Ballhawks And Ballparks
I adore baseball. From Cooperstown to the World Series (see Are You Ready For Some Baseball from March 2021), I constantly find new ways to love the American pastime. When I splurged and took myself to the Baseball Hall of Fame (see Three Of Four Halls Of Fame from January 2021) for the 2010 Baseball Film Festival – and knocking out states number 48 and 49 on the way to Project Fifty (see Forty-Nine from August 2012) and enjoying a private viewing of 61* with Billy Crystal – I also adored a feature-length documentary by Mike Diedrich about the Ballhawks behind Wrigley Field.
As my mind works, one thought led to another, and I realized I needed to make a pilgrimage to Wrigley Field to see the left-field wall behind that ivy and see where those balls fly. So on April 1, after a mild Florida winter, Son Number Two and I journeyed to the City of the Big Shoulders for a week of almost-winter sightseeing, and a day at the ninety-seven-year-old ballpark. And not just any day, opening day. Robert Redford threw out the first pitch to the music from The Natural (see Springtime in Chicago from April 2013) and of course the Cubs lost. We left during the seventh-inning drizzle, and stopped at the original UNOs to catch the tail end of the loss. Opening Day in a classic ballpark couldn’t have felt more iconic.
Elation. Sadness. Mayhem. Champagne. Sleepless Fury.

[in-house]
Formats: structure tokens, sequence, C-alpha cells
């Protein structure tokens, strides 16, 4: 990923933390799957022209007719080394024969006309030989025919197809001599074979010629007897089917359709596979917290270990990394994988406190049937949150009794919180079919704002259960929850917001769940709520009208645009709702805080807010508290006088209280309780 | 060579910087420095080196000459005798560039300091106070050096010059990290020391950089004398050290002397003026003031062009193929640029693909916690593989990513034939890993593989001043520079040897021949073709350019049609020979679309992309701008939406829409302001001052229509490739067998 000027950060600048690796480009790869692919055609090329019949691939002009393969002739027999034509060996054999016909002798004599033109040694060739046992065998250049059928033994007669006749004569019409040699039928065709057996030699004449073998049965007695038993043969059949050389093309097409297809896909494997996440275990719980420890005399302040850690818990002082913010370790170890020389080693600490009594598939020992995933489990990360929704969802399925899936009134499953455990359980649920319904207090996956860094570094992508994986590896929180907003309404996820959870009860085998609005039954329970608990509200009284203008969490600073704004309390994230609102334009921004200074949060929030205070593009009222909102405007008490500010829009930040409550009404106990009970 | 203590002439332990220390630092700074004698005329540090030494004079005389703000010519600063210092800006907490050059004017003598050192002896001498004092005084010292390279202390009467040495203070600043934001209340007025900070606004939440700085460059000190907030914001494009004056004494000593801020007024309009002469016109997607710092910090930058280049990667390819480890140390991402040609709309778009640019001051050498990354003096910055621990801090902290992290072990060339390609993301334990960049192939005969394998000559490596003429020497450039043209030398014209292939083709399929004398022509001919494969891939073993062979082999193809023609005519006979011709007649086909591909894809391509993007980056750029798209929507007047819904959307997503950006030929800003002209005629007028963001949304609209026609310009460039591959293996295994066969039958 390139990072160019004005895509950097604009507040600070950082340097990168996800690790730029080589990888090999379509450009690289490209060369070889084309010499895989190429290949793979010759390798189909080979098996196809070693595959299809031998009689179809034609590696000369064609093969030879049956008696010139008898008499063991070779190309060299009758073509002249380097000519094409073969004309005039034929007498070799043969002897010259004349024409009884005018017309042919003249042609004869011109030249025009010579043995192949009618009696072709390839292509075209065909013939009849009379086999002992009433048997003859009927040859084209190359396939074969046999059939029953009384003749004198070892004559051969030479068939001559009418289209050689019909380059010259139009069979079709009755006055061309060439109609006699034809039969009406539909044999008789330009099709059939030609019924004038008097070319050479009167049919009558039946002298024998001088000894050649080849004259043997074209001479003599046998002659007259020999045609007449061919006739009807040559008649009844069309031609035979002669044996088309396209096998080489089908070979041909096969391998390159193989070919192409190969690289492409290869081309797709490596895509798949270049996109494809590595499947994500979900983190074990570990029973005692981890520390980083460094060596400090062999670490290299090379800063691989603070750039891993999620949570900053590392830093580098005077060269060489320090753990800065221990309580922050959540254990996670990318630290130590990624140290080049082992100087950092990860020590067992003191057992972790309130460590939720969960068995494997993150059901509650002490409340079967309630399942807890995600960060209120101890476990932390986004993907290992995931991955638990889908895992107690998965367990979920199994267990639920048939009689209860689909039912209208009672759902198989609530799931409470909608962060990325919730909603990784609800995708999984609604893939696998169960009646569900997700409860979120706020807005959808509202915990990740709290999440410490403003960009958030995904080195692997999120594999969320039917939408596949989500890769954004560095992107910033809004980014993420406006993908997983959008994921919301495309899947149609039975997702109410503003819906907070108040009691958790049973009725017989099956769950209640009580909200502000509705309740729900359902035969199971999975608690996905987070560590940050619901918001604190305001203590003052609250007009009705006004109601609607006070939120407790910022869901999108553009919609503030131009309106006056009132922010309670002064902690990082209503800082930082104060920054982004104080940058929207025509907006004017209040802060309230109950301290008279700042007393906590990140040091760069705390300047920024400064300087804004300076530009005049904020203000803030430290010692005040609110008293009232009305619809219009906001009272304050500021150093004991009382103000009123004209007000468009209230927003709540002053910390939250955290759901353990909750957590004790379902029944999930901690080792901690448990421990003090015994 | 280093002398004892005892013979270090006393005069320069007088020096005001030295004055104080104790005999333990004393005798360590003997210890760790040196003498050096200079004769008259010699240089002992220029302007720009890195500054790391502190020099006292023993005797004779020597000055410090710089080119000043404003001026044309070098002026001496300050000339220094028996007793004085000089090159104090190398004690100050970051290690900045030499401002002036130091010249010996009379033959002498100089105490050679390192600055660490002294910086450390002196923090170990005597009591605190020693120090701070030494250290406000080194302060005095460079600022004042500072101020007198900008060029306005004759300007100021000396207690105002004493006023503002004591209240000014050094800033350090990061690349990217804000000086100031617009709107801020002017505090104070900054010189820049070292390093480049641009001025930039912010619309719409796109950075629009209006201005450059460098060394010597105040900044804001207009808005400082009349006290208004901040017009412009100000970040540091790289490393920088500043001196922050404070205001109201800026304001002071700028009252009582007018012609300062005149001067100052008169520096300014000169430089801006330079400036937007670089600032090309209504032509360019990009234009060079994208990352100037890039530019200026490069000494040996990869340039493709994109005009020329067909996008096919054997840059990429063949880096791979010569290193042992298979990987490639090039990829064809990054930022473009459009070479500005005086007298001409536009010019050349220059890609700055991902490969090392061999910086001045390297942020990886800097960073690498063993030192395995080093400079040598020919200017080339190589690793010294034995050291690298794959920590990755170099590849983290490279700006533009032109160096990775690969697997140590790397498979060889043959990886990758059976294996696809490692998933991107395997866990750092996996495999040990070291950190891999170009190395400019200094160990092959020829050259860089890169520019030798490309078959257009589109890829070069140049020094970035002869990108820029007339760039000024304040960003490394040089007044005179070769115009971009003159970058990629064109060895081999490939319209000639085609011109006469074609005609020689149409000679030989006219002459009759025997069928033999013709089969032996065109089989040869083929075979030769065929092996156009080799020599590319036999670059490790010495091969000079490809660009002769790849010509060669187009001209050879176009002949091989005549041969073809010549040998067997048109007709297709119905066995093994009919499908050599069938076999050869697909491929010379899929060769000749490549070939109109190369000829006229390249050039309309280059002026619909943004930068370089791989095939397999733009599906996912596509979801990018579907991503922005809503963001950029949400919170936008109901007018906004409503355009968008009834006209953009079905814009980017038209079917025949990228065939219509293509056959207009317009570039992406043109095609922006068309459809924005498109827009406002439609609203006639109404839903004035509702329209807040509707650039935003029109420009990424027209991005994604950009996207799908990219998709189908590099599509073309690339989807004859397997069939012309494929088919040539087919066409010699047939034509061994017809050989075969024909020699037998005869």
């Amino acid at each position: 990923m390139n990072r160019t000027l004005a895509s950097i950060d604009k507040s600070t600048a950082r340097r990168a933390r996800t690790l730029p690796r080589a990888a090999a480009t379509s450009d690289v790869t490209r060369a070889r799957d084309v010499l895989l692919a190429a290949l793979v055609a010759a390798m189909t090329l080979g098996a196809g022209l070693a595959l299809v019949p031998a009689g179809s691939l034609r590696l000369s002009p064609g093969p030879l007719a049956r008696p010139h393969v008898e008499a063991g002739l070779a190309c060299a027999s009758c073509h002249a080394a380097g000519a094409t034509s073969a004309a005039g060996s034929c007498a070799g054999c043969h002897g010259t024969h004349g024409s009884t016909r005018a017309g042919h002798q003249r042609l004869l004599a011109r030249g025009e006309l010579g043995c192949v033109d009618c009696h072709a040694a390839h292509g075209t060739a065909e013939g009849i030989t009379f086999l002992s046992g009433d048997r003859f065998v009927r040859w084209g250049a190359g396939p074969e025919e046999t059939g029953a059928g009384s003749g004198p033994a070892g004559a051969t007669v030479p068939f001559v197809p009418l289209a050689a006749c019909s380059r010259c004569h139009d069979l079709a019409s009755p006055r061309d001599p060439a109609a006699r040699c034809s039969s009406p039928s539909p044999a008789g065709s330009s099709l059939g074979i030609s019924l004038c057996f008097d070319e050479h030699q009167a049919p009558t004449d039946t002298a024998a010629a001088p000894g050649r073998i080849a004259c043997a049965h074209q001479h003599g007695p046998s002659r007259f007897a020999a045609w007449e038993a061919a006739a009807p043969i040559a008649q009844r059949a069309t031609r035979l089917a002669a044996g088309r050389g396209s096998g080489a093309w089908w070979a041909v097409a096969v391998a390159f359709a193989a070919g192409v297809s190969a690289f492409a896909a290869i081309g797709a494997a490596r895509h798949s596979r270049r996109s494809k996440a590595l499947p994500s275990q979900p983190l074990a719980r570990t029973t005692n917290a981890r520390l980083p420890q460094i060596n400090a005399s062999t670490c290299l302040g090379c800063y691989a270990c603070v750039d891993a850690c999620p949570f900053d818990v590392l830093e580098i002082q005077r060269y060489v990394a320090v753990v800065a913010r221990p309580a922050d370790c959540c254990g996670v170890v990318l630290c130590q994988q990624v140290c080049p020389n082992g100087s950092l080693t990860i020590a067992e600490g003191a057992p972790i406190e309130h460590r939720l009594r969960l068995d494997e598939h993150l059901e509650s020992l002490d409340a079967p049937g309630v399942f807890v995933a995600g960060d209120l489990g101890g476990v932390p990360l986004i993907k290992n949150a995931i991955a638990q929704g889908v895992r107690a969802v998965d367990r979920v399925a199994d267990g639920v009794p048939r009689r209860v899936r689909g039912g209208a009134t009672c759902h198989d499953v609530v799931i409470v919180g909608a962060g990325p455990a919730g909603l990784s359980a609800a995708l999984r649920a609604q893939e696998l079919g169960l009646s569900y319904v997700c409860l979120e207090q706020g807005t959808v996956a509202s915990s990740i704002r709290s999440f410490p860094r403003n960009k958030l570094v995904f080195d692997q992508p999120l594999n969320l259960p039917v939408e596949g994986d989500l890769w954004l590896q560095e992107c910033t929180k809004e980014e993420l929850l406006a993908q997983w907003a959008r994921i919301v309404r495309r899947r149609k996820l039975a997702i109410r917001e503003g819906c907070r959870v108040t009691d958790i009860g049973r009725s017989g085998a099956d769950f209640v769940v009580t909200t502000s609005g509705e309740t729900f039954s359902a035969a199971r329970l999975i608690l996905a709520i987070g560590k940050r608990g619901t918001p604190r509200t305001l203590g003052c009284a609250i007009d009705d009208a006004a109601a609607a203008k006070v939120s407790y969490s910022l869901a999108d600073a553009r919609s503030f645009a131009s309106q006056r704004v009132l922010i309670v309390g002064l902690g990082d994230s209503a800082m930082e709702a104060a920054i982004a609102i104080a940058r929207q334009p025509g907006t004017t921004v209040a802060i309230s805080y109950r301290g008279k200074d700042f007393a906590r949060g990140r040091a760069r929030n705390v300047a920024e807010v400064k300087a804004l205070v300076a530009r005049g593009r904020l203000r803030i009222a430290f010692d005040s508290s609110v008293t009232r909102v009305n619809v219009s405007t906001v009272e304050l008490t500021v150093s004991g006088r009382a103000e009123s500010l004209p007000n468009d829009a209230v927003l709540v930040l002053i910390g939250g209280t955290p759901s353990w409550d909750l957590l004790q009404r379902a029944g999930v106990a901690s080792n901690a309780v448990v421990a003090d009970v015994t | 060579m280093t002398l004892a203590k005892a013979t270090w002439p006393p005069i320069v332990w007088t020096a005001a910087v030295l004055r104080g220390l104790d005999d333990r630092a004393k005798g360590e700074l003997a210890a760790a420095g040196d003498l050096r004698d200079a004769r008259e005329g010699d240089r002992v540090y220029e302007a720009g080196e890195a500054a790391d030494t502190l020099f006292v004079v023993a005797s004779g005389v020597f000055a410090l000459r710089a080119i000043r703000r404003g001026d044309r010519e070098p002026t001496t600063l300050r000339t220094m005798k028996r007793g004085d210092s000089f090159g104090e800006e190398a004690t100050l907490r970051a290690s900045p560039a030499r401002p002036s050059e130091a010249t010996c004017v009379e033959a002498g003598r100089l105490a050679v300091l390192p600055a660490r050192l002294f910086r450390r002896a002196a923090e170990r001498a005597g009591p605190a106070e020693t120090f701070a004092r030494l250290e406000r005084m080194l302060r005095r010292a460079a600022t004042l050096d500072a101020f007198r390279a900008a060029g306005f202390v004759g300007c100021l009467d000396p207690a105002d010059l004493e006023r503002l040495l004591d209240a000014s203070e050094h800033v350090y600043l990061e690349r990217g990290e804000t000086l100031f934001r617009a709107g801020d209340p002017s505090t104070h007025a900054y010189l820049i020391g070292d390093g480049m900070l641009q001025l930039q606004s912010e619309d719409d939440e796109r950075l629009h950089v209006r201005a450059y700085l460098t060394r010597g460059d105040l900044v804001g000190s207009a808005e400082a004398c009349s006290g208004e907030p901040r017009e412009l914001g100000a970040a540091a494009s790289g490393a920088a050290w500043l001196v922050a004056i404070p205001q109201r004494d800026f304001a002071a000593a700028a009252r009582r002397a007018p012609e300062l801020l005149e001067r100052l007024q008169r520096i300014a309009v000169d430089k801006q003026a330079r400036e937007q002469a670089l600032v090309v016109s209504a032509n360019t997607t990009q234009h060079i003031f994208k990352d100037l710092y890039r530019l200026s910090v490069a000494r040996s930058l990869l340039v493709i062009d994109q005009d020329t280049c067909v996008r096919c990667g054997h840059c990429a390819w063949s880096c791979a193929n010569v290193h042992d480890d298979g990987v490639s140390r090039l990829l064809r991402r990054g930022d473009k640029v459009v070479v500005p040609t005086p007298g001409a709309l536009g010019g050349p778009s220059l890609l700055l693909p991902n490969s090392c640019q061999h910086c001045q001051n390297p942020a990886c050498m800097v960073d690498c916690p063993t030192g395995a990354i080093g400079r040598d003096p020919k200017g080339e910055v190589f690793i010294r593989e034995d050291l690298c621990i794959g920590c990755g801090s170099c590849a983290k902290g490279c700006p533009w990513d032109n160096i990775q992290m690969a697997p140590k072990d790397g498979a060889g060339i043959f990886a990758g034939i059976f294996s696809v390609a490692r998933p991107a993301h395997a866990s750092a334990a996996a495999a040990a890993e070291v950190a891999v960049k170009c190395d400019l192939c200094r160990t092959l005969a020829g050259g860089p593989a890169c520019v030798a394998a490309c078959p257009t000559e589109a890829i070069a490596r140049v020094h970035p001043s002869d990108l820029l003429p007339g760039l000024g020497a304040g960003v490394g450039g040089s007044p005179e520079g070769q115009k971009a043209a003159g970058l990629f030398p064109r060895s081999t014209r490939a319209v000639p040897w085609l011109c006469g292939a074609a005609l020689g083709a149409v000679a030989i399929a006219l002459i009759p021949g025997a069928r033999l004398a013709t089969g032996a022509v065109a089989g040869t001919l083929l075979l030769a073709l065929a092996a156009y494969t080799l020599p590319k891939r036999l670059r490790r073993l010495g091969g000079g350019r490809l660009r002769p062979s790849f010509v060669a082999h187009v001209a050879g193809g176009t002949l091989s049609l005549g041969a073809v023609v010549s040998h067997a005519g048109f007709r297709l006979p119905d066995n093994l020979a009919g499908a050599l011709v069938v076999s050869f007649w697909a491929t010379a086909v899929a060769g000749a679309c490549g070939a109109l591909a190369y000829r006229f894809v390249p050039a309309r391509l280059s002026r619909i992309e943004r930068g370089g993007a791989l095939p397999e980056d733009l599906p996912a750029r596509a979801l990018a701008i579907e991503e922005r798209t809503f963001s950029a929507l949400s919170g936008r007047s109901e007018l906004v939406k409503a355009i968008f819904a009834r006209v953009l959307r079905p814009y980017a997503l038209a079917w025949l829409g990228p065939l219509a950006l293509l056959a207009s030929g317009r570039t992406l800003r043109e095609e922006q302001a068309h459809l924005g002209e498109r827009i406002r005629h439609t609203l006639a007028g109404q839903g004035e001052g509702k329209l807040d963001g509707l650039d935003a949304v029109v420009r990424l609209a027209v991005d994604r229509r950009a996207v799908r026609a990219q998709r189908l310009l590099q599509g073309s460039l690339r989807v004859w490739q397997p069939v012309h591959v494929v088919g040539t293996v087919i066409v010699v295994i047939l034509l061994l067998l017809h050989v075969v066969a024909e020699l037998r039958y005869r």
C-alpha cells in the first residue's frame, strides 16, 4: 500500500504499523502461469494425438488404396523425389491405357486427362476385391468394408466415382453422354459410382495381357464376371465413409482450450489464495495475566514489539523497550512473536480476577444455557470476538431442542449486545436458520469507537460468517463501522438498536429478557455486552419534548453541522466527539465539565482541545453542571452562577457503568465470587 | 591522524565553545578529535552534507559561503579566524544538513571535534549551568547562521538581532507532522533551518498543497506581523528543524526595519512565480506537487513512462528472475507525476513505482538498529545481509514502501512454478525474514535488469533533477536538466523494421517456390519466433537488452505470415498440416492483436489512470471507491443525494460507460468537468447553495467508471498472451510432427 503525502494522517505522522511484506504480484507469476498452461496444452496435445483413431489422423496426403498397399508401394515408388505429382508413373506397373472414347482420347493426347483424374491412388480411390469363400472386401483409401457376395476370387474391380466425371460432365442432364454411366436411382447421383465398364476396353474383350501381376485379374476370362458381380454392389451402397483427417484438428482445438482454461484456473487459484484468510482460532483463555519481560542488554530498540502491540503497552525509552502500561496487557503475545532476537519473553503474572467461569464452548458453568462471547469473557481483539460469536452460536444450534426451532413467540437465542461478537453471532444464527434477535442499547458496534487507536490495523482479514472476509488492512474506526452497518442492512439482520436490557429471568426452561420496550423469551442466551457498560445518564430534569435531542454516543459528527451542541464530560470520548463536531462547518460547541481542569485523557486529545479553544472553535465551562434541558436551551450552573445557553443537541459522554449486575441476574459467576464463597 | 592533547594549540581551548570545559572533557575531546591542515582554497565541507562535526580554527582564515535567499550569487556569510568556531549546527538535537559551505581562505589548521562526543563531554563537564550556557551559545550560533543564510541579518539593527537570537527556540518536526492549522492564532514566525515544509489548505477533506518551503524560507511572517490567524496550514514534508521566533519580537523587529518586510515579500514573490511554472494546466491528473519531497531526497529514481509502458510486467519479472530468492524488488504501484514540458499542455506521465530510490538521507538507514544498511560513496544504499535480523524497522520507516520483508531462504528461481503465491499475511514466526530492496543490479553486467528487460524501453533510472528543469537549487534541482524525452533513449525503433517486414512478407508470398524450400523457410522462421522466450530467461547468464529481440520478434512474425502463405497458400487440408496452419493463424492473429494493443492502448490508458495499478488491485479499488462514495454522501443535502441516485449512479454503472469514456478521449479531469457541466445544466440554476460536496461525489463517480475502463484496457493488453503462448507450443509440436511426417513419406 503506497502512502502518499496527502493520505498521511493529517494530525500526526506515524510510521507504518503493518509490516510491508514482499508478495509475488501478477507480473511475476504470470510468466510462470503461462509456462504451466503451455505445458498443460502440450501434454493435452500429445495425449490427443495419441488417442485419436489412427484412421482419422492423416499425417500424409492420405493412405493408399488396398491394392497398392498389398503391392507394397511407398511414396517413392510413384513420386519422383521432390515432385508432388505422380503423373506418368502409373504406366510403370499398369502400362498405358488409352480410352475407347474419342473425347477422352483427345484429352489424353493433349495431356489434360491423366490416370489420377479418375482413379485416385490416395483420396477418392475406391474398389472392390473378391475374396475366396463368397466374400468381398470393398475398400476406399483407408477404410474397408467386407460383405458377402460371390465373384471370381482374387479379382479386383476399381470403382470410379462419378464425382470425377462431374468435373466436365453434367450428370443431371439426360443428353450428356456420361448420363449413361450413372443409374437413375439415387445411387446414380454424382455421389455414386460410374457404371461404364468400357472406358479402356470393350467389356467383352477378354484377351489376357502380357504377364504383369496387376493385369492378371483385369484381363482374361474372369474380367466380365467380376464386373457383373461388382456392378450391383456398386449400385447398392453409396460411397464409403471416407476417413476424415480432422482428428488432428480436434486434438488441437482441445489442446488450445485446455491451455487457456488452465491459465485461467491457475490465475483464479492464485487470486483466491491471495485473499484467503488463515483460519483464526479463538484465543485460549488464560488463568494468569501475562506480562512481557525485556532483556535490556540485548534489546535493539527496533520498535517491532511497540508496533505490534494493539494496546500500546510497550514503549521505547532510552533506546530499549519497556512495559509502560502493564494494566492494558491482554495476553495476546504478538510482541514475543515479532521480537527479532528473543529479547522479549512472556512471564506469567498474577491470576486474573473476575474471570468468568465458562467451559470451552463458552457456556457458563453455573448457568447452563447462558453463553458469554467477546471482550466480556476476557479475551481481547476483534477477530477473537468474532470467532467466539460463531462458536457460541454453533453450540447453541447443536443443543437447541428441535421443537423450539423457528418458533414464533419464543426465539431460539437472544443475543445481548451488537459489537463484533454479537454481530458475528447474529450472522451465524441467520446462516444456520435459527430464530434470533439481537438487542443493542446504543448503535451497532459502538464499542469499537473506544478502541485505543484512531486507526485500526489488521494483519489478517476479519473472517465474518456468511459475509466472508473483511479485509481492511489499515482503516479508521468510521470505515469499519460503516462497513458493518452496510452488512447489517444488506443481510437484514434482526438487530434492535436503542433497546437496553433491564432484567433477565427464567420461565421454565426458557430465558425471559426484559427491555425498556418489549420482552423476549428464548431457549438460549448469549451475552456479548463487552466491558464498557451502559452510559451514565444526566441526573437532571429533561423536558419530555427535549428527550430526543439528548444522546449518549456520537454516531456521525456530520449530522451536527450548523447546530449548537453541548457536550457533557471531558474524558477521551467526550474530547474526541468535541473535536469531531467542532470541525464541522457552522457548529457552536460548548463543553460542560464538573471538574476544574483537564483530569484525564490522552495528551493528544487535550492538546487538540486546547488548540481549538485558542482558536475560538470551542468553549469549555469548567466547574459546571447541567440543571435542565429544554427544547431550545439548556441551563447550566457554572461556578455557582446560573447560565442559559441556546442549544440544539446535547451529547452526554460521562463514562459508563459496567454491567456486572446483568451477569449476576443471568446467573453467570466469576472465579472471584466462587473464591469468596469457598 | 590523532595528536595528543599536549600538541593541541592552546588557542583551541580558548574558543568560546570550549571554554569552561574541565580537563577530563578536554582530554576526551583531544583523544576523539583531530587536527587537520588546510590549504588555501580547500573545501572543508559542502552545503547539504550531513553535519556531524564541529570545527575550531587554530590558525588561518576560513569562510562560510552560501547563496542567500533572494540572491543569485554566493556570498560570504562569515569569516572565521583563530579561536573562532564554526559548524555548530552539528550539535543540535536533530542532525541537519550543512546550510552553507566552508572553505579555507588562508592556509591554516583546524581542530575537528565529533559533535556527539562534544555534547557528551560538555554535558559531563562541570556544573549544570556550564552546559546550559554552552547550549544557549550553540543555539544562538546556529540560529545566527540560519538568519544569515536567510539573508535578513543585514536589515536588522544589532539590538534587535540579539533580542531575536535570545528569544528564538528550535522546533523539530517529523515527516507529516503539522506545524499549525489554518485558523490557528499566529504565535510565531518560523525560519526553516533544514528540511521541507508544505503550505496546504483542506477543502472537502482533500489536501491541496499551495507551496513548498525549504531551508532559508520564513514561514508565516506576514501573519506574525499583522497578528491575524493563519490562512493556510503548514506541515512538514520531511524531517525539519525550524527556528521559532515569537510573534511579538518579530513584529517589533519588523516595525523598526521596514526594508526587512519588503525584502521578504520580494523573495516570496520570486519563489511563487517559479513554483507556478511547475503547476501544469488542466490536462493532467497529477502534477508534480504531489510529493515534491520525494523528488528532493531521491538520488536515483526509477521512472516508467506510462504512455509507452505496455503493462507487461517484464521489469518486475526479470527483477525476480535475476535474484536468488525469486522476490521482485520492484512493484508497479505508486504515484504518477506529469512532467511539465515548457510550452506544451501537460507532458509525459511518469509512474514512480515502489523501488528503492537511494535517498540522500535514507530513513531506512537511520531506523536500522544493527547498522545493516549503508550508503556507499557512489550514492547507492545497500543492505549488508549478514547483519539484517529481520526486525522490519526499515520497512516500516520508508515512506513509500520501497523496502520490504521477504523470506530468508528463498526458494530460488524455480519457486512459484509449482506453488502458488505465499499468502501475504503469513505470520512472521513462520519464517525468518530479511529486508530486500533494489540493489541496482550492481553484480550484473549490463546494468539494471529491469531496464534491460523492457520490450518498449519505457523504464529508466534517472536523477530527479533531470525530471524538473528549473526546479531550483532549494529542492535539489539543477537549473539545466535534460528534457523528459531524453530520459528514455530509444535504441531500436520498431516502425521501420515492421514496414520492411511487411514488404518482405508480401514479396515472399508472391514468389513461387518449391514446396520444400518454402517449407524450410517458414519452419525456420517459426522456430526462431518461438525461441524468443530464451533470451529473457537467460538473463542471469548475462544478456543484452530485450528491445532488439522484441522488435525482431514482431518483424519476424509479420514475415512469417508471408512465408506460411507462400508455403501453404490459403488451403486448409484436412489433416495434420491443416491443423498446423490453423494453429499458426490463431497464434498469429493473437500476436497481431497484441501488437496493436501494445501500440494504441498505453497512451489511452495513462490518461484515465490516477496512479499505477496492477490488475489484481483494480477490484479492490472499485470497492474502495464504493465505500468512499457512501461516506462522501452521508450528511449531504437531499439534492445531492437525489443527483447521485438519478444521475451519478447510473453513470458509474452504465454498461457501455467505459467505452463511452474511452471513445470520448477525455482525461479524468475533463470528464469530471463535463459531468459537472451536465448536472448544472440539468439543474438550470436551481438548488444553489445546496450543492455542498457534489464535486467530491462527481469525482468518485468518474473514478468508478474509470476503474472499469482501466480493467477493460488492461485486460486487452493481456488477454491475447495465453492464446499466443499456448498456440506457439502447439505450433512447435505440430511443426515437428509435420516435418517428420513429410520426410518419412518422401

Of course, the final game of the season at Fenway also feels pretty iconic, and I know, because I’m here. The 2011 season ranks as a scorcher with highs and lows and wins and losses and all the joys that I devour about the boys of summer. I am in Bean Town for less than twenty-four hours, but I adore the experience of being in this ninety-nine-year-old stadium – the only stadium older than Wrigley Field – as the Red Sox bid farewell to their fans and their playoff hopes. I get my “first-time visitor” photo, I meander around the entire stadium, I get a brewsky outside the ballpark, and I kiss the Green Monster. Even the departure on the subway livens the experience.
The 2011 Major League Baseball season might be bookended by my subway excursions and classic stadium adventures, but the true memory of the season, the one I savor from my living room couch, ends on Wednesday, September 28, or technically, into the wee hours of Thursday, September 29. Baseball aficionados will remember this night as the Angels and Astros, Braves and Brewers, the Cardinals, the Indians, the Orioles, the Phillies and the Pirates, the Rangers, Rays, and Red Sox, and the Tigers and, yes, the Yankees all conspire with the biggest names in the sport to make a night of unrivaled history. A decade later, I still remember the Best. Night. Ever.
POST SCRIPT: Relive the confluence of the wild events culminating in what Joe Posnanski described in the final hours of the 2011 Major League Baseball season as, “Never been a night like it,” with these two remarkable descriptions of the best night of baseball in my lifetime:
Rays, Sox and a night you won’t forget (David Schoenfield, ESPN)
Regular season’s wild end (mlb.com)